Pancreas inflammation – Epidemiology
Pancreatitis is a serious medical condition that affects the pancreas, an organ located behind the stomach that releases enzymes and insulin into the small intestine. Pancreatitis may be acute and chronic, with the latter usually requiring immediate medical attention. Acute pancreatitis is responsible for approximately 275,000 hospital stays annually in the U.S.. Chronic pancreatitis is less common and leads to about 86,000 hospital stays yearly. Excessive alcohol intake is the major risk factor for chronic pancreatitis, causing 70% of all cases. Smoking, obesity, genetics, hyperlipidaemia, and diabetes may also contribute to the development of pancreas inflammation.
Gallstones, the most common cause of acute pancreatitis, may obstruct the flow of bile from the pancreas and lead to inflammation. Pancreatic enzymes become activated before leaving the pancreas. This causes them to partially digest the cells lining the organ, which leads to fluid and electrolyte imbalance. As for chronic pancreatitis, excessive alcohol intake is listed as the most usual culprit. Repeated flare-ups of acute pancreatitis may eventually cause scar tissue to form inside the pancreas. Thus, leading to chronic pancreatitis and a possible loss of function. Without the ability to form enzymes and insulin, damage to the pancreas can cause digestive problems and diabetes.
Pharmacologic and Integrative treatment
Both acute and chronic pancreatitis often warrant lifestyle changes, including reducing alcohol intake and incorporating low-fat meals into the patient’s diet. Pharmacologic intervention includes the administration of antibiotics and anti-inflammatory agents for infections, severe pain, and inflammation. However, reliance on anti-inflammatory medicines such as NSAIDs may bring about future complications, such as liver problems and damage to the intestinal lining. Antibiotics also pose a threat to the intestinal flora.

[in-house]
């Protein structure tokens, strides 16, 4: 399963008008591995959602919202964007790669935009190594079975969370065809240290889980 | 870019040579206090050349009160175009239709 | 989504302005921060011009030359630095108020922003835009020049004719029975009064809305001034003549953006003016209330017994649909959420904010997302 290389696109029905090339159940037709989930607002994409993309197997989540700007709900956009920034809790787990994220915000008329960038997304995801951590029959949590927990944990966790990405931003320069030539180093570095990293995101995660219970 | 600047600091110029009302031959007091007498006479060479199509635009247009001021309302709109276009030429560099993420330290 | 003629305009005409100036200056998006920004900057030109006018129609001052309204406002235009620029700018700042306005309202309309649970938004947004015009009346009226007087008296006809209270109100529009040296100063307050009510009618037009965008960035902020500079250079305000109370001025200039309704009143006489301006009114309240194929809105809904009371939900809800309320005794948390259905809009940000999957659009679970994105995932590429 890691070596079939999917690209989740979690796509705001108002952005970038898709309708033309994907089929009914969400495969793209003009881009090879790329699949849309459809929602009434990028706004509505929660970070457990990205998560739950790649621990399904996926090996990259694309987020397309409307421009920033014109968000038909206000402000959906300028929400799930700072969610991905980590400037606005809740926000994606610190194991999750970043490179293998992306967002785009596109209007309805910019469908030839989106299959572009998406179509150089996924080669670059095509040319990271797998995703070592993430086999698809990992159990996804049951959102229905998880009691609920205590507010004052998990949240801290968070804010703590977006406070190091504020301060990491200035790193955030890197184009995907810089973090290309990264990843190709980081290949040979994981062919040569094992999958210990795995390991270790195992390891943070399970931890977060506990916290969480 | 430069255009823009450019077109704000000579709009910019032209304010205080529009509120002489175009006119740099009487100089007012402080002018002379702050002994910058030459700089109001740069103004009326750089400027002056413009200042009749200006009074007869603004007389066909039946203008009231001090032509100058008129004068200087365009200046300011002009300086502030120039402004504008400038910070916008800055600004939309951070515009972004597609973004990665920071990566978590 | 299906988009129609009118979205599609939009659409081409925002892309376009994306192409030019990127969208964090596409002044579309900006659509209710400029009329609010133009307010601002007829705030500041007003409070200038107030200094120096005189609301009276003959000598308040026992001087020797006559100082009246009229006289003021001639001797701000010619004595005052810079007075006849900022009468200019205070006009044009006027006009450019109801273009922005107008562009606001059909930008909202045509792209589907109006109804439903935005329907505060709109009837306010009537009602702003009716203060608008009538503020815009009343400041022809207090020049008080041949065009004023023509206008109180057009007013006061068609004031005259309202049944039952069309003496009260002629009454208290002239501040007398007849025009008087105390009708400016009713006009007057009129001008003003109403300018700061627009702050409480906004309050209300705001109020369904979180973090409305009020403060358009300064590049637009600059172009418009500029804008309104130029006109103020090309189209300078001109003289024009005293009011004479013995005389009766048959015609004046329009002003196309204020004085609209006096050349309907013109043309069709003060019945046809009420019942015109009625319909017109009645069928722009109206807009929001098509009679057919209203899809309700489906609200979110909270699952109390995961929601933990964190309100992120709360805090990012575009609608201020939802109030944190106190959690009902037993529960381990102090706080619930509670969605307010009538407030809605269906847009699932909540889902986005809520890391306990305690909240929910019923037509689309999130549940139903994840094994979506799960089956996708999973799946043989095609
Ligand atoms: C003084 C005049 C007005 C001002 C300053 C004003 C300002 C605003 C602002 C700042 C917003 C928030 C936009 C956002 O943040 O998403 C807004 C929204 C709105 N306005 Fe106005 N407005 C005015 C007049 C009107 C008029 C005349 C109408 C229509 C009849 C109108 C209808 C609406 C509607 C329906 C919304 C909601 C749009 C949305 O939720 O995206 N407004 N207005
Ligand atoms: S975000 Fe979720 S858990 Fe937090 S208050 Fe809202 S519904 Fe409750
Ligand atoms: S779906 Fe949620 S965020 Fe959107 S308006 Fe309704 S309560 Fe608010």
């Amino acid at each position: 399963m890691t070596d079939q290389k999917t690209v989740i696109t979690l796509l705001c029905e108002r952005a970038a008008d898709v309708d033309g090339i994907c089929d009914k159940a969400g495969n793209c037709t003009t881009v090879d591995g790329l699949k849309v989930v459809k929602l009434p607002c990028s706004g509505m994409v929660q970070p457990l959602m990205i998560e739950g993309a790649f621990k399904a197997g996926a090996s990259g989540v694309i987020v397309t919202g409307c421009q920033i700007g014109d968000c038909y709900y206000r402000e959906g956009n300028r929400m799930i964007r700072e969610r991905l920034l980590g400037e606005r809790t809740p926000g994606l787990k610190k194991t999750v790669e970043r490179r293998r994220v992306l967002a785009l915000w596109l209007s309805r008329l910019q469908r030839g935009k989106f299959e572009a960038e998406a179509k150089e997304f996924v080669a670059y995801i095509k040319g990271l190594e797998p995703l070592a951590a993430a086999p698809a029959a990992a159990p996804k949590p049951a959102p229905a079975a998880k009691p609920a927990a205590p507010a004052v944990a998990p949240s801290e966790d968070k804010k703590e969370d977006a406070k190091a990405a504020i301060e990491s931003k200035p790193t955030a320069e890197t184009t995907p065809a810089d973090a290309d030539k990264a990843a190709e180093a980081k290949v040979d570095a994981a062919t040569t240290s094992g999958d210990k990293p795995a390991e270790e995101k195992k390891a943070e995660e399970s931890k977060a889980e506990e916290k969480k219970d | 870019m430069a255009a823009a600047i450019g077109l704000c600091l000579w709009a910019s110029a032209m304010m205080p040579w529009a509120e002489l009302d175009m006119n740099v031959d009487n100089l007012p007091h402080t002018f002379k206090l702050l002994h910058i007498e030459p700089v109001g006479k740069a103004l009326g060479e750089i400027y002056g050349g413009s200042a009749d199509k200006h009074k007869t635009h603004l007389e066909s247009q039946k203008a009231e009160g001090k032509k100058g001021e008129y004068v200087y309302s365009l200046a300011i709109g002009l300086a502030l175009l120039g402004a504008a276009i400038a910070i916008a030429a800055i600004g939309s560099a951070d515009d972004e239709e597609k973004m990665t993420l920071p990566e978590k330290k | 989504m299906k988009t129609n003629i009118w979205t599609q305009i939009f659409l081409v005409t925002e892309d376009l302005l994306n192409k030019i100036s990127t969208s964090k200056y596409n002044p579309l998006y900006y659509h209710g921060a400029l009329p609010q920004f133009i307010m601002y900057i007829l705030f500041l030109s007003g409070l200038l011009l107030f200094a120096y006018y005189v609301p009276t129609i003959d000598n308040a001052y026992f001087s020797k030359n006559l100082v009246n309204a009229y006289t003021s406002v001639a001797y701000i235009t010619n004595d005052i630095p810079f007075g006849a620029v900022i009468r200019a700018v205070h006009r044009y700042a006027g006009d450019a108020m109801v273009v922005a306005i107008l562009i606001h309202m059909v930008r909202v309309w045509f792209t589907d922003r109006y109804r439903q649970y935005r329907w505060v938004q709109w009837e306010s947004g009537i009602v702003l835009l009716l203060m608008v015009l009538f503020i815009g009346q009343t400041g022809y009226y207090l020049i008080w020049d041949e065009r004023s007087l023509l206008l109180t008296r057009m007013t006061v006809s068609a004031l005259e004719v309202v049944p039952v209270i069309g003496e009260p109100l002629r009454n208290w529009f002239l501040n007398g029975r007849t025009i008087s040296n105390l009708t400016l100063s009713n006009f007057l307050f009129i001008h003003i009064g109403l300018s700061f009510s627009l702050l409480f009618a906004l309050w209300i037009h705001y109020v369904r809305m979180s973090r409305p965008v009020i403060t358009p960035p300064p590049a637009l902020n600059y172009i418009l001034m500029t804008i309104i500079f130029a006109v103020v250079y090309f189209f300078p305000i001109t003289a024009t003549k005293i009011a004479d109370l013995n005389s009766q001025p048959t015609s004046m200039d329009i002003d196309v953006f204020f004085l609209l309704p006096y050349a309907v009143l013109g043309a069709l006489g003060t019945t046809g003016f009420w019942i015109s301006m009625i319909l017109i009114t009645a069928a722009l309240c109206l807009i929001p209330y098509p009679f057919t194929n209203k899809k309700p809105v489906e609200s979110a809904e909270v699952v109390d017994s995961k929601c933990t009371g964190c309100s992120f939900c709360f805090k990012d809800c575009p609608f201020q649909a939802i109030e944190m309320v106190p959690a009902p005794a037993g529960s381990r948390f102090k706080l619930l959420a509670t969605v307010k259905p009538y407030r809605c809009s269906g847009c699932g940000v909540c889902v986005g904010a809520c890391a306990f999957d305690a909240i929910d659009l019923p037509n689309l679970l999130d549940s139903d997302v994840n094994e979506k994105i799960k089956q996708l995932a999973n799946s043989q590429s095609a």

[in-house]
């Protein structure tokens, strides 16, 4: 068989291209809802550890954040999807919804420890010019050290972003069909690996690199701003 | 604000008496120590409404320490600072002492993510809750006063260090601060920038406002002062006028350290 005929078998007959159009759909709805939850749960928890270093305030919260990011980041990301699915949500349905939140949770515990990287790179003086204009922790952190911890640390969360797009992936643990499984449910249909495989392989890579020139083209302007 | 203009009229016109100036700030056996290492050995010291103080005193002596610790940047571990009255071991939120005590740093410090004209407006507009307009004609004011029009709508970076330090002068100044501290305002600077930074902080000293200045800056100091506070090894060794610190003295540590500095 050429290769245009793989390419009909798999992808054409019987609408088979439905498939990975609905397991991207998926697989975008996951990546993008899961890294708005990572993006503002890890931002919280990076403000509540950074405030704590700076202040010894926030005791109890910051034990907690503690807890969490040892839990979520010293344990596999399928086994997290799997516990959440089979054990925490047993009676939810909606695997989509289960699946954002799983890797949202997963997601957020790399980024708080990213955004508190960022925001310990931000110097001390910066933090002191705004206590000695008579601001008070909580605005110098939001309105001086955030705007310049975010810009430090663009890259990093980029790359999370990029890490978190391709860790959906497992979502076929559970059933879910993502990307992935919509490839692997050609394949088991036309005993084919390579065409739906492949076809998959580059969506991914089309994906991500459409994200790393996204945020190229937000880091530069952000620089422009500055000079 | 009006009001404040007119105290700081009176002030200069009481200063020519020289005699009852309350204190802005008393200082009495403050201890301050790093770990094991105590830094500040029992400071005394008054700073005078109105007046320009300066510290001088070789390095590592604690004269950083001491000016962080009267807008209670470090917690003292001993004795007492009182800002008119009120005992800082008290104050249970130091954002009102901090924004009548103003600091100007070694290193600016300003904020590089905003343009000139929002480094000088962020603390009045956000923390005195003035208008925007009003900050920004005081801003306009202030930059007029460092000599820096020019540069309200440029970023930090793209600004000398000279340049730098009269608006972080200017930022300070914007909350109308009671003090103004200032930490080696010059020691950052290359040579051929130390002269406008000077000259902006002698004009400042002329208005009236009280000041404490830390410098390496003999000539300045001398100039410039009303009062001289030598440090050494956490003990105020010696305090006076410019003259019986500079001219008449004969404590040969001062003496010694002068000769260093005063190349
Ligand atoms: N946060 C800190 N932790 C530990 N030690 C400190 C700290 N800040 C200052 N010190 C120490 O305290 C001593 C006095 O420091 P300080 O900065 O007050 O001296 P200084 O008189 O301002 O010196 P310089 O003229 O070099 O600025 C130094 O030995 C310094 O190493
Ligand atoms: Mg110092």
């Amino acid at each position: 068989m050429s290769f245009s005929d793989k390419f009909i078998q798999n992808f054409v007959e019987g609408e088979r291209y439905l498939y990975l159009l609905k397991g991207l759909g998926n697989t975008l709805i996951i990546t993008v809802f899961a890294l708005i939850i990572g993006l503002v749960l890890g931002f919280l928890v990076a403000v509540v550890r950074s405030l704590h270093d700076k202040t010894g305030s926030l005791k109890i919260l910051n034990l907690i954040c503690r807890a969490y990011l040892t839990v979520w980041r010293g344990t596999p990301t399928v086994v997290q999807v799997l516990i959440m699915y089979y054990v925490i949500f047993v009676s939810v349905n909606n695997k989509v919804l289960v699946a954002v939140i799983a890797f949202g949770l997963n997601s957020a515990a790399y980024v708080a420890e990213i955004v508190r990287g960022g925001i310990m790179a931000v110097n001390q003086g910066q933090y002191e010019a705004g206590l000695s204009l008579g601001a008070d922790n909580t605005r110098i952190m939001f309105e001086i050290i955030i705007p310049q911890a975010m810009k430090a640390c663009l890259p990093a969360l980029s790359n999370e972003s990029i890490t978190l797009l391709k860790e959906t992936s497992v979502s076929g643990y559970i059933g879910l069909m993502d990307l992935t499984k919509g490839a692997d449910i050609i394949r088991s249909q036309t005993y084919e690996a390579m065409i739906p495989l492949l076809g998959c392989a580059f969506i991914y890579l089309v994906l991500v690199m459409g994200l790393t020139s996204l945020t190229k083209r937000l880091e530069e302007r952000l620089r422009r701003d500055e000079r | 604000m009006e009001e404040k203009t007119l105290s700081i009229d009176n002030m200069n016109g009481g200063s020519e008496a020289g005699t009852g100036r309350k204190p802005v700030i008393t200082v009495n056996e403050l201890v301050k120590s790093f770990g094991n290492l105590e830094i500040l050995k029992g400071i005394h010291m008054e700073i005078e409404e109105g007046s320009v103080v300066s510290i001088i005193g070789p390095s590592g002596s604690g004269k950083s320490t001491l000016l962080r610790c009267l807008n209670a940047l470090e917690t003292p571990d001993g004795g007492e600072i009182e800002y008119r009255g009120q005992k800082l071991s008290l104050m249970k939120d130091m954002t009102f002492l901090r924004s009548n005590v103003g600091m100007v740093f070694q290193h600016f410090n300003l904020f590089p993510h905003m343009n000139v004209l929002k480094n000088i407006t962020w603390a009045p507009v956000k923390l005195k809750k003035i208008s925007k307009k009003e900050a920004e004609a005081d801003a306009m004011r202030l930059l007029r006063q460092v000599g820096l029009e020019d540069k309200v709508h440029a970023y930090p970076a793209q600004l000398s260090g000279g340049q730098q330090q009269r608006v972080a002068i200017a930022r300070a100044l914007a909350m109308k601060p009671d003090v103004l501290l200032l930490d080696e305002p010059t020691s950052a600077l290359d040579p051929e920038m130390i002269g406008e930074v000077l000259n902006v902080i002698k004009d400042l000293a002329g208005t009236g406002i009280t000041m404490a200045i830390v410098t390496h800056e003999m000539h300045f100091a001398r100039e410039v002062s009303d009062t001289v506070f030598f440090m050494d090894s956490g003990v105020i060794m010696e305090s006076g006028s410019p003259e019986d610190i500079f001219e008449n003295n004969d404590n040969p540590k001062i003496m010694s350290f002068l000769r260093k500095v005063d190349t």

Natural anti-inflammatory agents are already being used for the management of pancreatitis pain. Medicinal mushrooms are among these promising remedies. Through their beneficial anti-inflammatory and immunoprotective potential, these therapeutic fungi may demonstrate a vital role in the management of pancreatitis.
Mycomedicine approach to pancreas inflammation
- Reishi (Ganoderma lucidum)
Reishi mushroom, also known as Lingzhi, has been widely used in Chinese and Japanese cultures and is termed “the mushroom of immortality.” In scientific studies, it has shown promise as a natural analgesic and anti-inflammatory agent. The polysaccharides in Reishi are thought to be responsible for most of their immunomodulatory effects. Reishi contains polysaccharides beta-glucan, trehalose, and chitosans, all of which exhibit anti-inflammatory and anti-diabetic properties.
Terpenoids, a group of compounds with anti-inflammatory properties, are also present in reishi. Studies on triterpene extracts from reishi have been shown to decrease COX-2 expression and inhibition of prostaglandin E2 production, actions which can help in both pain and inflammation.
- Shiitake (Lentinula edodes)
The use of Shiitake mushroom in Chinese and Japanese culture goes back 2,000 years. The popular mushroom has been touted to have cardioprotective properties, including promoting healthy blood pressure and cholesterol. Shiitake has been reported to help relieve inflammation in the pancreas by potentially improving lipometabolism. Shiitake may improve blood cholesterol levels by reducing LDL (bad cholesterol) and increasing HDL (good cholesterol).
Similar to reishi, shiitake mushroom also has anti-inflammatory characteristics owing to its concentration of polysaccharides such as beta-glucan.
- Maitake (Grifola frondosa)
The effect of standardised Maitake polysaccharide extract is directly associated with insulin receptors, promoting insulin release from pancreatic cells. It is effective in controlling hyperglycaemia, by increasing insulin production, controlling glucose levels and inhibiting alpha-glucosidase ( limits starch digestion and absorption of sugars). A glucan isolated from Maitake has shown a hypoglycemic effect, which might be related to its protective effect of pancreatic β-cells exerted by decreasing levels of factors that destroy β-cells, such as oxidative stress and NO synthesis.
Pancreatitis is largely a preventable condition requiring healthy lifestyle choices. For those who suffer from pancreatitis, mycomedicine remains a valuable option. Naturally-occurring compounds in medicinal mushrooms have demonstrated notable capacity in preventing the progression of the disease and in alleviating symptoms, most especially inflammation and pain. In addition, their safety profile and the high quality mushroom based nutraceuticals which are available today, make them a great tool for holistic practitioners who seek natural options for helping patients with pancreatitis and other inflammatory conditions.